Quick wins in 2 min 2 min read
In this video, Stef shares the first five metrics he checks in Google Analytics before he starts working on a new UX project.
Google Analytics is like the bread and butter of every Design project. And I’m not talking only about tracking the results of your work, but also the information you can get from it BEFORE you start a new UX project. Even if it has been set up in the most basic way, it would still give you plenty of answers. So where do I look first when I start a new project:
Goals need to be set up to start tracking, but most marketers and founders would have done that nowadays.
On the left-hand side in GA, you need to go to Conversions —> Goals and there you’ll see the Goals that have been set up for the website. or anything that has business value for the product. You can also pull the Goals in most of the other views to see for example how many conversions you had from Instagram and so on.
For design projects, one of the most important things to discover is who are the current users (not only who we want them to be, which is quite often a different thing).
To find this out you need to go to Audience and navigate to Demographics, Interests and Geo, Uo. That’s super important if you’re designing for them, right?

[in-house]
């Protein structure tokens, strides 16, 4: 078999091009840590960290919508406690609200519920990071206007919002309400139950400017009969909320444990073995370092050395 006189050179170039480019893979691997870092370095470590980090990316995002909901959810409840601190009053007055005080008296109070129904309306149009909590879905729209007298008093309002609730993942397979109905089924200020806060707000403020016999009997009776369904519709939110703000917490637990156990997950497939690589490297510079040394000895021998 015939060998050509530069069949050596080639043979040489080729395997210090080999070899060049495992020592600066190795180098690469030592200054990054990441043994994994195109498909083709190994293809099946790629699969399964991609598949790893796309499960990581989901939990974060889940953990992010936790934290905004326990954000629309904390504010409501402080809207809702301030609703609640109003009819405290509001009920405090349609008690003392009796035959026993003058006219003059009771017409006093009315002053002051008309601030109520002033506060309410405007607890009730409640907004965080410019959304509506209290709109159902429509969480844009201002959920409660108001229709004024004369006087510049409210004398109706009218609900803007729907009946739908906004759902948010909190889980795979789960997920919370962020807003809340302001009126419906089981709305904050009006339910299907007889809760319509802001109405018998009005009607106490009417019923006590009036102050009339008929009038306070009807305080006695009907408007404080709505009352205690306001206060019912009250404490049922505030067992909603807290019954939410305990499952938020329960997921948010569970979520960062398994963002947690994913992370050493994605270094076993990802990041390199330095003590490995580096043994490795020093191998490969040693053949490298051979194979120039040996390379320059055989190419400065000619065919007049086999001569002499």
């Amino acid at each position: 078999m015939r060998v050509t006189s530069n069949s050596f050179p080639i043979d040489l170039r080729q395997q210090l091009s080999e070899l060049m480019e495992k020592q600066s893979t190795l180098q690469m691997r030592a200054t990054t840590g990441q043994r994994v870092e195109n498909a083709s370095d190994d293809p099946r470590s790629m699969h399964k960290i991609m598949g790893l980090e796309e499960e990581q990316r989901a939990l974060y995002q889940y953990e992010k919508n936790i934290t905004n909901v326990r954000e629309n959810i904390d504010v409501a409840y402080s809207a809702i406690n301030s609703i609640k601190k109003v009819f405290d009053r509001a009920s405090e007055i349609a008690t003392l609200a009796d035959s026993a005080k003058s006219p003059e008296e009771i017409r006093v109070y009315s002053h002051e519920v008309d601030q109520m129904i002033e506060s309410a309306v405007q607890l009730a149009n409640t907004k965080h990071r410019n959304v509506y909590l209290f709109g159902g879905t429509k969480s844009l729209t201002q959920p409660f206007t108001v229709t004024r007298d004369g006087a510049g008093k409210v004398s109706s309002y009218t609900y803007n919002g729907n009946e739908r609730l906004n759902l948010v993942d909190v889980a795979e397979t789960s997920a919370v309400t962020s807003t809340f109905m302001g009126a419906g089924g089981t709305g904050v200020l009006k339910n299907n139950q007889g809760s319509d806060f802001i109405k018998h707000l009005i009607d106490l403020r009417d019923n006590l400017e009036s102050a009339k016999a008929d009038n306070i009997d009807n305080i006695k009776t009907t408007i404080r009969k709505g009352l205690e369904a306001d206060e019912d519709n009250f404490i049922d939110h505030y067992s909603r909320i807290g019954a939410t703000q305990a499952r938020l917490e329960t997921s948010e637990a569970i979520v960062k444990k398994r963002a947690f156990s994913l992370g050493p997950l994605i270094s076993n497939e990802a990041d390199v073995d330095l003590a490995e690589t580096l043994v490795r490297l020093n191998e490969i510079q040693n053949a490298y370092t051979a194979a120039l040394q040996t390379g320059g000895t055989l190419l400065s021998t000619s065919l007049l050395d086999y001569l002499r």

I’d then check the Desktop/Mobile split. You can do this again in Audience, then go to Mobile. Why do we need this? Mainly to prioritise whether to design mobile or desktop first.
Next we need to check the Behaviour Flow, which could be found in Behaviour – Behaviour flow. It is an insight into the actual journey taken by users from the time they land on the website, the most popular landing pages, where they drop, from which page they convert and so on. This takes some time to analyse, mainly because you need to know the question you’re trying to answer with this data. This is also a super useful guide for your site architecture.
This again needs to be set up before you see any meaningful data, but most websites would have it. You can see how the user navigated to reach the desired goal, through predefined steps we expect them to take. Why do we need to look at this – mainly to see where users drop instead of converting. This would also give us clues about what UX issues we need to address.
If you enjoyed this post, check out 16 UX and UI Design Tips That Always Deliver Growth